"Absolutely, there's no other way to do it! You basically have a vibe with someone or you don't. Obviously we have to like the music, first and foremost, but if you don't like the people it's generally not going to work. And conversely you often you end up signing things from people you knew anyway – Kaskade, for instance, was my production assistant at Om for several years before he started making music for us."
And now you've got the label's 25th anniversary coming up…
"Yeah! It's been quite a run, so we're excited to get to this moment. Our plans are still kind of taking shape, but we've got a new wave of artists that we're working with right now, we've got Twin Kids, Body Language, Rocket Empire, Reptile Room… so for our 25th anniversary we're doing an album where you'll see some collaborations between these artists and some of our more established people like Kaskade and Mark Farina. We didn't just want to do a compilation of legacy stuff."
What about the events side of things, because I know you've been quite busy on that front?
"Yeah, I run a couple of venues in San Francisco, Great Northern and Monarch, plus we've been doing these big block party events, with 10,000 or 15,000 people and multiple stages, right in the middle of the city. So because I'm also running these venues, we've kind of taken a step back from putting on any Om events these past few years… but now that we're developing this new stable of artists we'll definitely be doing some events on the west coast and hopefully further afield in the US as well.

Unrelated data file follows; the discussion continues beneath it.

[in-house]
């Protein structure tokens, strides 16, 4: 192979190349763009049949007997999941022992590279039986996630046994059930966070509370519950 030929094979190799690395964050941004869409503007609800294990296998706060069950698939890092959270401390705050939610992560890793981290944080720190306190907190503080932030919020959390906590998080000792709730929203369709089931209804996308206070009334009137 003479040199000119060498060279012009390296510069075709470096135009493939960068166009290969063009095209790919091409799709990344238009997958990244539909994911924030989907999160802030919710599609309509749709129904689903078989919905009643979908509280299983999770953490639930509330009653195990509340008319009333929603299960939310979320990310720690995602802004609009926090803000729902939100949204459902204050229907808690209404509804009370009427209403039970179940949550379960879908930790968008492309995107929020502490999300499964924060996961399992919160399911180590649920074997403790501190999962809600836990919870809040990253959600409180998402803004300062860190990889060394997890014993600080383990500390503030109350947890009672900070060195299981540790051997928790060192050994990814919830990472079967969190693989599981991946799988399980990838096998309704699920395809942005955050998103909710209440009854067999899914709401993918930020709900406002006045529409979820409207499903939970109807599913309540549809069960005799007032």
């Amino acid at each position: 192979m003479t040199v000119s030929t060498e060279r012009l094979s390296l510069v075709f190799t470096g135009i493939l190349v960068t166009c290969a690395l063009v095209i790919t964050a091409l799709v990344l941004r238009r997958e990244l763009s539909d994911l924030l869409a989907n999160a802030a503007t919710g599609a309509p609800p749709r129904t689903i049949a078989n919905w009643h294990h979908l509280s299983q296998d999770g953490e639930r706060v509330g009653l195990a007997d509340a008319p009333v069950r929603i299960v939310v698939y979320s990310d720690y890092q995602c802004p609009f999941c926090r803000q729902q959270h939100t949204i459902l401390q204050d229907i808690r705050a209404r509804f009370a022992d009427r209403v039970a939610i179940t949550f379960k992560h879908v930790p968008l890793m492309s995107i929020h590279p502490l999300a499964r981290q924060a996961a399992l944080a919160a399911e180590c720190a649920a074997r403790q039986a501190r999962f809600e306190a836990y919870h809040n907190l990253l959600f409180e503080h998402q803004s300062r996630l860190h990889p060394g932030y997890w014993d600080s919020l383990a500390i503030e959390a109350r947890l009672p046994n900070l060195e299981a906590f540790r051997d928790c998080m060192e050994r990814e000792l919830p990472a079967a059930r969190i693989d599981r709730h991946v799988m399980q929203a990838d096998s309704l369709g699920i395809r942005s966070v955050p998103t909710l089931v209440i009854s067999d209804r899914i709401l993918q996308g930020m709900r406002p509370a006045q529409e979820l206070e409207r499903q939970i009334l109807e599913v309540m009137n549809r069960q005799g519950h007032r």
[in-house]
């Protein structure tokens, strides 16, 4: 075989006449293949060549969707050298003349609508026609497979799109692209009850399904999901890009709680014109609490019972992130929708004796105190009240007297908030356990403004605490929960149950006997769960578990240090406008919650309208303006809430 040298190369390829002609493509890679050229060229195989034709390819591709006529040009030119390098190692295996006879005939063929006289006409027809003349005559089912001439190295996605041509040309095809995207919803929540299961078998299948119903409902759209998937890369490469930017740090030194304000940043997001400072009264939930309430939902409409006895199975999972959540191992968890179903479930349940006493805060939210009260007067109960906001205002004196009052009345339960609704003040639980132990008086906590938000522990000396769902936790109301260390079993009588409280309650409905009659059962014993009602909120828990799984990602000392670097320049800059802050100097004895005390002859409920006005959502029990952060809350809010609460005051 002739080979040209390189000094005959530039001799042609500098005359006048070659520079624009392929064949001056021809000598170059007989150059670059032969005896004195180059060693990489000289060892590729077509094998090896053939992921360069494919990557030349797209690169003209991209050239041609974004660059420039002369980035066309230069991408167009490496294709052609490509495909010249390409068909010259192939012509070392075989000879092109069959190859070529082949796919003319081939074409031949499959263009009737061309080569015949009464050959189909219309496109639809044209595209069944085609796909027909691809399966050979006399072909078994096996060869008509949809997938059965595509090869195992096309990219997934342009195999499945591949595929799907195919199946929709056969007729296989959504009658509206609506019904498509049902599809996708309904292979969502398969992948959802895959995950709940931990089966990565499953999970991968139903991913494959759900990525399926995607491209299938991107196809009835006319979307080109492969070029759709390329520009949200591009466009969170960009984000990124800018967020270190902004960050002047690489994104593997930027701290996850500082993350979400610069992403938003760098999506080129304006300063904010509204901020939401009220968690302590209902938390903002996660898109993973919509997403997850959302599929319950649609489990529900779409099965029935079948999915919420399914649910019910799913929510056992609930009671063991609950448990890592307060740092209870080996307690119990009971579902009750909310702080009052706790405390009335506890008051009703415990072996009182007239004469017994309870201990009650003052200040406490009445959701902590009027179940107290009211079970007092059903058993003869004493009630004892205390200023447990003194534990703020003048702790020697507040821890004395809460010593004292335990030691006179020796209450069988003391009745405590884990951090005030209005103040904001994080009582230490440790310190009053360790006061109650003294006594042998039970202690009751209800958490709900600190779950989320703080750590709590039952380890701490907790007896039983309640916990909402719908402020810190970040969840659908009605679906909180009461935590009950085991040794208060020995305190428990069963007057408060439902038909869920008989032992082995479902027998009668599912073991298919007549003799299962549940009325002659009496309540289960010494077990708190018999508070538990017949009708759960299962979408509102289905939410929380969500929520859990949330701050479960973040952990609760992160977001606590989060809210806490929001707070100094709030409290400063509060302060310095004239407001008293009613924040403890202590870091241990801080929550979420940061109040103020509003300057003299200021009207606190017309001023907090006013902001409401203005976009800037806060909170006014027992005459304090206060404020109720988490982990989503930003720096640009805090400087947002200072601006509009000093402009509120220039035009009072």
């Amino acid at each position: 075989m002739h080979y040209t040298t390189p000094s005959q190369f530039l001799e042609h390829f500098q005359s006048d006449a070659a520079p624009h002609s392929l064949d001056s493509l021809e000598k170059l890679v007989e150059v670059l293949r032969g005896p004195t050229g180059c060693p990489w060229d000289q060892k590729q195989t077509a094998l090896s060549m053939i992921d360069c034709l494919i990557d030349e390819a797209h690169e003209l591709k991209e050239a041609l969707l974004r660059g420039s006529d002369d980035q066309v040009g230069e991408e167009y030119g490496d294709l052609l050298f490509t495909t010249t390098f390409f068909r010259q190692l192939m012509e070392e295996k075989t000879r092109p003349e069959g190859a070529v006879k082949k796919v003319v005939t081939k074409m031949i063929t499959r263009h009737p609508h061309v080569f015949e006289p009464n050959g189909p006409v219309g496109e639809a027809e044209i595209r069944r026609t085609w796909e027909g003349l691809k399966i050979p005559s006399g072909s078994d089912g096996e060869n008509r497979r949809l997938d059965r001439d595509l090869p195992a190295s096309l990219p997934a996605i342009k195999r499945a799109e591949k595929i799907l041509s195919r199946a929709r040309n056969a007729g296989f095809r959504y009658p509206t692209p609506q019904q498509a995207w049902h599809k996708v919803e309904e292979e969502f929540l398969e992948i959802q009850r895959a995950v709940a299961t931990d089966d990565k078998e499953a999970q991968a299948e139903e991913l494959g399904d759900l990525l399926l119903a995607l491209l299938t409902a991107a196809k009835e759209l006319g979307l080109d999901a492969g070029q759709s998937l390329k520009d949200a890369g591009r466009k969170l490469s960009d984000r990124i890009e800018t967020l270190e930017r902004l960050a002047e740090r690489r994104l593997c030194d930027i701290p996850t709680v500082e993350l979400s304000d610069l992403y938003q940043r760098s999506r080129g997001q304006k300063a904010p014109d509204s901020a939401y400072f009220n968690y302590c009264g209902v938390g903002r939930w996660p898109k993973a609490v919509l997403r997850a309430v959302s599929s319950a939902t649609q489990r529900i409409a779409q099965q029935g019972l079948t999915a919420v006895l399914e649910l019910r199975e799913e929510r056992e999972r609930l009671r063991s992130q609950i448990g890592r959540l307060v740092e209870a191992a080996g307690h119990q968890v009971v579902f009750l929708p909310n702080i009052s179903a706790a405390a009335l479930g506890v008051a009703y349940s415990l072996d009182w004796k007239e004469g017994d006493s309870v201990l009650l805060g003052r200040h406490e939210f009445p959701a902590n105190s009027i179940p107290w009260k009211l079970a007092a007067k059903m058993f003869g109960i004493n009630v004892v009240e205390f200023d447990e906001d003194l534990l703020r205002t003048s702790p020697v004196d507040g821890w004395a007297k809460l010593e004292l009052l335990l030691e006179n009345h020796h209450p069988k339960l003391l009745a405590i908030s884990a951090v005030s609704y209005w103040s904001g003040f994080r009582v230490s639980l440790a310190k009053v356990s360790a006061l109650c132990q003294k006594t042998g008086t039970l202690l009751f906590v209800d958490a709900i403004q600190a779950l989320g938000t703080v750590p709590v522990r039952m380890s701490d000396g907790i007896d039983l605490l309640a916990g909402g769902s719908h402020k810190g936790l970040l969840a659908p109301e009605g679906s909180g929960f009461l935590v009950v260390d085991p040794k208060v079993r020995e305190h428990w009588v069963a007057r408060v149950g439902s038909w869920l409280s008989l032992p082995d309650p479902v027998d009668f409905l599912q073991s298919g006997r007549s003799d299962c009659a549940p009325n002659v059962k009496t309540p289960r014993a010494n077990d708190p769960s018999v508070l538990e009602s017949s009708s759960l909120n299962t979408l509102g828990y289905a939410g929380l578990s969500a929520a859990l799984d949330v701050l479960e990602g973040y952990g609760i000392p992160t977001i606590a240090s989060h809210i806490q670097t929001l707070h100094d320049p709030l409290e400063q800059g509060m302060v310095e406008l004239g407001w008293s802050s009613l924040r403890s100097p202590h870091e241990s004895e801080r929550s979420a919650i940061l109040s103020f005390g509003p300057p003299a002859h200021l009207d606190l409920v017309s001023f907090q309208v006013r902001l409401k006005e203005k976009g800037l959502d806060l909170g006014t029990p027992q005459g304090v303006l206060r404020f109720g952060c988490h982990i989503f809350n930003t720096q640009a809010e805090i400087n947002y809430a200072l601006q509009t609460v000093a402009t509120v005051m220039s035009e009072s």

"But again, what I didn't want to do was what people are always asking me to do, which is like, a big event with all our legacy acts, I'd rather do something that's more forward-looking. I mean, I love all the stuff we've done over the years, but I don't want to keep rehashing it."
Am I also right in thinking Om is purely an albums label these days?
"More or less, at the moment. We haven't put any vinyl out for a while – we've kind of removed ourselves from the fray of putting out club singles week in, week out. We still do singles but they're not the focus any more."
What brought on that decision?
"I think it was about three years ago that we started the transition. Constantly pushing club tracks on the download sites now is a tough job, because there's something like 10,000 tracks released every week… that's not a fun proposition. We'd rather focus on artist albums, something with a bit more substance."
Has having the venues helped in terms of keeping things going financially, or are the venues and Om separate entities?
"Yeah, they're completely separate. But it's played a part, in that between the venues and my own music, I don't have to focus exclusively on running the label, which I think has helped keep it going, just in terms of my own sanity and me not burning out with it.
"That said, running nightclubs is a complete fucking nightmare, so it's hard as well! But I have really good partners, so that makes it work."
Last question… what's next? With 25 years of Om under your belt, are any thoughts of retirement or moving on starting to creep in?
"Well, I already have my next EP ready, and a bunch of new music I'm working on… no, I think I can continue doing this for quite a while. I feel young, and I'm still doing it, you know? I can get out there and DJ and party with the best of them! I have a lot of things I'm doing but I'll continue to DJ and produce music and put on events for the foreseeable future."
Words: Russell Deeks
Intermittent Dreams and Intermittent Soul are out now on Om Records
Tags: Shiny Objects, Chris Smith, Christopher J Smith, Om Records, San Francisco, leftfield, downtempo, deep house, Balearic, Kaskade, Mark Farina, Colette, Bassnectar, Twin Kids, Body Language, Rocket Empire, Reptile Room, Matias Tansley, Steve Freund, Om 25, 25th anniversary